Mary Graham, Co-Director, Transparency Policy Project, Ash Center, Harvard Kennedy School. Author of "Presidents' Secrets: The Use and Abuse of Hidden Power" (Yale Univesity Press, 2017).

Archon Fung
, Ford Foundation Professor of Democracy and Citizenship and Academic Dean, Harvard Kennedy School, Co-Director, Transparency Policy Project.



 

A Look at the Effectiveness of Menu Labeling

July 2016

Rui Zhang, Transparency Policy Project research assistant, takes and in-depth look at menu labeling. She finds that labeling induces restaurants to add healthier options, but the impact on consumers' choices is less clear. Some studies indicate a moderate effect in curbing the number of calories purchased, others find limited or no effect. Zhang also discusses ways to make menu labeling more effective, such as using exercise-equivalent labels or using colors like green, yellow and red to distinguish low and high calorie foods. Read her Harvard Ash Center's Challenges to Democracy blog post. 
 

Our Testimony on OSHA's Injuries and Illnesses Transparency Rule

June 2016

In May, the Department of Labor's Occupational Safety and Health Administration issued a final rule requiring workplaces with more than 250 employees and smaller establishments in high-risk industries to electronically report injuries and illnesses to OSHA. Some of the data will be shared with the public on OSHA's website to trigger safety improvements and inform workers, administrators and the general public. Elena Fagotto, TPP's Director of Research, submitted a written testimony to the House's Subcommittee on Workforce Protections hearing discussing the rule's impact on workers and employers. The testimony explains how shedding light on injuries and illnesses could make American workplaces safer by stimulating competition and mutual learning within the industry and by helping OSHA target its resources. Read the testimony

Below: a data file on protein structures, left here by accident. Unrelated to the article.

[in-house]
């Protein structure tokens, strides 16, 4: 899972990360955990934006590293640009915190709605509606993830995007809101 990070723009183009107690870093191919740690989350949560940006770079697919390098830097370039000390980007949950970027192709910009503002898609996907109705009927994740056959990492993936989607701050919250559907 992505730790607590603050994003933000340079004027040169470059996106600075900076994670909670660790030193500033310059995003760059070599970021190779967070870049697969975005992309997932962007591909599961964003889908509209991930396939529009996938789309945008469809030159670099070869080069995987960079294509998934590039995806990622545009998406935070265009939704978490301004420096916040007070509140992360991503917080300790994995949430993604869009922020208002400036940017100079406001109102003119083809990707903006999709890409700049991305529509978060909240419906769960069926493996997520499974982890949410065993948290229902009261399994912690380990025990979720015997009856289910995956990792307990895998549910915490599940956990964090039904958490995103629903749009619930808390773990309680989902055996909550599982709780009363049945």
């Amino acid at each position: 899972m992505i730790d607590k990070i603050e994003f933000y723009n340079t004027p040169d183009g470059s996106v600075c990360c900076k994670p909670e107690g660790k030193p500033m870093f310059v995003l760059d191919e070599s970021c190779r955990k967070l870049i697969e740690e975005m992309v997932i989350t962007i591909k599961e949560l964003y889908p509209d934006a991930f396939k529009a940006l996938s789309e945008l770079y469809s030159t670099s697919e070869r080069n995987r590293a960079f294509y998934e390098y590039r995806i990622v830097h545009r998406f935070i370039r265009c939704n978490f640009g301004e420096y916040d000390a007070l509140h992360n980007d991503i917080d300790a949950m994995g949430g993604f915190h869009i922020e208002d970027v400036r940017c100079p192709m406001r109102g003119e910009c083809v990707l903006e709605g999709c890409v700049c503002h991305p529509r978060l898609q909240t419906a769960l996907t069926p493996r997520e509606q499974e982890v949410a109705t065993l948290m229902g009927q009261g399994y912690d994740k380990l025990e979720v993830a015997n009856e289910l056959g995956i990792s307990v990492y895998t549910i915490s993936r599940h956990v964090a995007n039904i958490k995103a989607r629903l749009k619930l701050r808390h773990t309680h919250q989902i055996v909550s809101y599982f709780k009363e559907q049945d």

Transparency for Safer Workplaces

May 2016

The Occupational Safety and Health Administration (OSHA) bets on transparency to improve workplace safety. OSHA has issued a final rule requiring certain employers in risky industries to electronically submit injury and illness data. Employers are already collecting this information, but OSHA will now make some of it publicly available in an effort to encourage employers to make workplaces safer. OSHA believes that transparency will trigger a race to the top among employers to compete on safety. OSHA will use the data to target its enforcement resources and improve compliance. But also workers, job seekers, customers, journalists, and the general public will be able to use the information to evaluate workplace safety. The new information will allow researchers to identify emerging risks and trends in risk reduction in the industry. The rule also contains anti-retaliation protections and prohibits employers from discouraging workers from reporting an injury or illness. Dr. David Michaels, Assistant Secretary of Labor for Occupational Safety and Health, commented:  "Our new rule will nudge employers to prevent work injuries to show investors, job seekers, customers and the public they operate safe and well-managed facilities. Access to injury data will also help OSHA better target compliance assistance and enforcement resources, and enable 'big data' researchers to apply their skills to making workplaces safer.” The new rule becomes effective January 1, 2017 and the reporting requirements will be phased in over two years. Read a fact sheet on the rule. Read the rule.